(Thanks to publishers: Pinter & Martin)
Author's Introduction [to "The Manipulated Man"]
Over twenty-five years have passed since the publication of my book The Manipulated Man - a pamphlet written in great anger against the women's movement's worldwide monopoly of opinion. The determination with which those women portrayed us as victims of men not only seemed humiliating but also unrealistic. If someone should want to change the destiny of our sex - a wish I had then as I have today - then that someone should attempt to do so with more honesty. And possibly also with a little humour. I would like to take the opportunity presented by the re-issue of my book to answer two questions which I am asked again and again in this context.
People often ask me if I would write this book again. Well, I find it right and proper to have done so. But seen from today's perspective, my courage in those days may only be attributable to a lack of imagination. Despite all I wrote, I could not really imagine the power I was up against. It seemed that one is only allowed to criticise women on the quiet - especially as a woman - and could only expect agreement behind closed doors.
As we women have, thanks to our relatively stress-free life, a higher life-expectancy than men and consequently make up the majority of voters in Western industrial nations, no politician could afford to offend us. And the media is not interested in discussing the issues involved either. Their products are financed through the advertising of consumer goods, and should we women decide to stop reading a certain newspaper or magazine as its editorial policy displeases us, then the advertisements targeted at us also disappear.
After all, it is well established that women make the majority of purchasing decisions. However, I had also underestimated men's fear of re-evaluating their position. Yet the more sovereignty they are losing in their professional lives - the more automatic their work, the more controlled by computers they become, the more that increasing unemployment forces them to adopt obsequious behaviour towards customers and superiors - then the more they have to be afraid of a recognition of their predicament. And the more essential it becomes to maintain their illusion that it is not they who are the slaves but those on whose behalf they subject themselves to such an existence.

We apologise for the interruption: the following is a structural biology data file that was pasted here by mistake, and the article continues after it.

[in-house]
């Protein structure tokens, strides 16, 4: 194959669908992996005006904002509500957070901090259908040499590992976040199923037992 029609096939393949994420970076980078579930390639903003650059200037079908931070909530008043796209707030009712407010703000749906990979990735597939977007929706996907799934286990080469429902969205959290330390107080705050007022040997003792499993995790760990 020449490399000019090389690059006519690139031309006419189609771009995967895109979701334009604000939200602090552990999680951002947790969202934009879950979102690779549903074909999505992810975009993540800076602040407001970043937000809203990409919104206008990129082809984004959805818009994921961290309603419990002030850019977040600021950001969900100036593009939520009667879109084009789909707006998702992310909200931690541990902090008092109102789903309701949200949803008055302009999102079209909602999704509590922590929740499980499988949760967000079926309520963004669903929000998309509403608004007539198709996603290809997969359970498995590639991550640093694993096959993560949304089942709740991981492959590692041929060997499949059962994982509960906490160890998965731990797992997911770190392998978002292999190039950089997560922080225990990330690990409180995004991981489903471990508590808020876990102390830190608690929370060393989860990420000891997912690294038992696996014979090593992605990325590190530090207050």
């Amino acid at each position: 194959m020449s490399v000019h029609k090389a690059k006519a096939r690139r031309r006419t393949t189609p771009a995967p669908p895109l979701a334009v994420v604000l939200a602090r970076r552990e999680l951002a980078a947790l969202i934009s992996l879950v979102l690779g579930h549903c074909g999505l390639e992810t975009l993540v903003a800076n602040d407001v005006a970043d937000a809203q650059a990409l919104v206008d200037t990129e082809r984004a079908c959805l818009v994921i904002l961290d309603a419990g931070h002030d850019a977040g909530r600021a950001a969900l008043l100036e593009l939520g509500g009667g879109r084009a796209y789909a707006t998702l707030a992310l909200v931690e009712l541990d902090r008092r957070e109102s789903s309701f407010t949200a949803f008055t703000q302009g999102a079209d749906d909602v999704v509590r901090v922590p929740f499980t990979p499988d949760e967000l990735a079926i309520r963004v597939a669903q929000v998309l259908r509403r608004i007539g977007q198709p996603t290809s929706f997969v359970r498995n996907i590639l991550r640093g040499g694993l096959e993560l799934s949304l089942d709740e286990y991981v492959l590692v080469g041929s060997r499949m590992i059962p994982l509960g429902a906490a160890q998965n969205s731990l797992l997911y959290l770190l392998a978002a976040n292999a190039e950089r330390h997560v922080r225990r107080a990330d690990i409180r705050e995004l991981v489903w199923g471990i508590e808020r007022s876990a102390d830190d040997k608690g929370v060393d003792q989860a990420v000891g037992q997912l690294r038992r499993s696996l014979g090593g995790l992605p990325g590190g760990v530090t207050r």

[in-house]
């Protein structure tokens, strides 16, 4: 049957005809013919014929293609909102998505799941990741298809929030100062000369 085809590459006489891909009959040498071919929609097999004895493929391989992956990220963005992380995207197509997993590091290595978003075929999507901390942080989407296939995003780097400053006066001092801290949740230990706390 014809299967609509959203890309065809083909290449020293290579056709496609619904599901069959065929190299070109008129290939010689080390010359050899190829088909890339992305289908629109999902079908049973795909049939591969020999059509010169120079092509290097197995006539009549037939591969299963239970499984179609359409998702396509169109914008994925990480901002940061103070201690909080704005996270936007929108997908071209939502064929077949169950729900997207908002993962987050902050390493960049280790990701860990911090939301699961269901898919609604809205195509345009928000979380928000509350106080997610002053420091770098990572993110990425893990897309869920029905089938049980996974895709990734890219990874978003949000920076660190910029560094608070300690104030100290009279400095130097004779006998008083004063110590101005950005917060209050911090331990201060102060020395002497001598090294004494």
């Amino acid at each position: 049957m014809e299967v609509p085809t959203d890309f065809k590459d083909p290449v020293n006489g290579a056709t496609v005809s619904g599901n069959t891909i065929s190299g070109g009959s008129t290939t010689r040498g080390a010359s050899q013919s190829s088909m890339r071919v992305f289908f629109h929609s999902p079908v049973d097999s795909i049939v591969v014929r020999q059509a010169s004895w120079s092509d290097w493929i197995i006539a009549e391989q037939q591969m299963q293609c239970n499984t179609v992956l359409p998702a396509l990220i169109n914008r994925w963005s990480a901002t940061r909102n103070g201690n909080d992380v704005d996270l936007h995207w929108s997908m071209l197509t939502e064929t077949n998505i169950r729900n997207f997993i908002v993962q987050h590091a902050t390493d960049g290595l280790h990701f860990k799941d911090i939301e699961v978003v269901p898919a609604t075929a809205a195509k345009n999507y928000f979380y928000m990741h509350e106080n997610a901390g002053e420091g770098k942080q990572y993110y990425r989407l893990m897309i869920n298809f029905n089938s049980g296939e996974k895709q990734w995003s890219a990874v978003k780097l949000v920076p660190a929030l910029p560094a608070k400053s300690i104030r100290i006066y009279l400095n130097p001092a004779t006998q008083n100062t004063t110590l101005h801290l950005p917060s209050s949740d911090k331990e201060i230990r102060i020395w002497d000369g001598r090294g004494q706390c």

As absurd as it may sound, today's men need feminism much more than their wives do. Feminists are the last ones who still describe men the way they like to see themselves: as egocentric, power-obsessed, ruthless and without inhibitions when it comes to satisfying their instincts. Therefore the most aggressive Women's Libbers find themselves in the strange predicament of doing more to maintain the status quo than anyone else. Without arrogant accusations, the macho man would no longer exist, except perhaps in the movies. If the press didn't stylise men as rapacious wolves, the actual sacrificial lambs of this "men's society", men themselves, would no longer flock to the factories so obediently.
So I hadn't imagined broadly enough the isolation I would find myself in after writing this book. Nor had I envisaged the consequences which it would have for subsequent writing and even for my private life - violent threats have not ceased to this date. A woman who defended the arch-enemy - who didn't equate domestic life with solitary confinement and who described the company of young children as a pleasure, not a burden - necessarily had to become a "misogynist", even a "reactionary" and "fascist" in the eyes of the public.
Had not Karl Marx determined once and for all that in an industrial society it is us, the women, who are the most oppressed? It goes without saying, doesn't it, that someone who did not want to take part in the canonisation of her own sex is also opposed to equal wages and equal opportunities? In other words, if I had known then what I know today, I probably wouldn't have written this book. And that is precisely the reason why I am so glad to have written it. I would like to take this opportunity to thank the handful of people who have stood up for me and my work. Typically, most of them were women.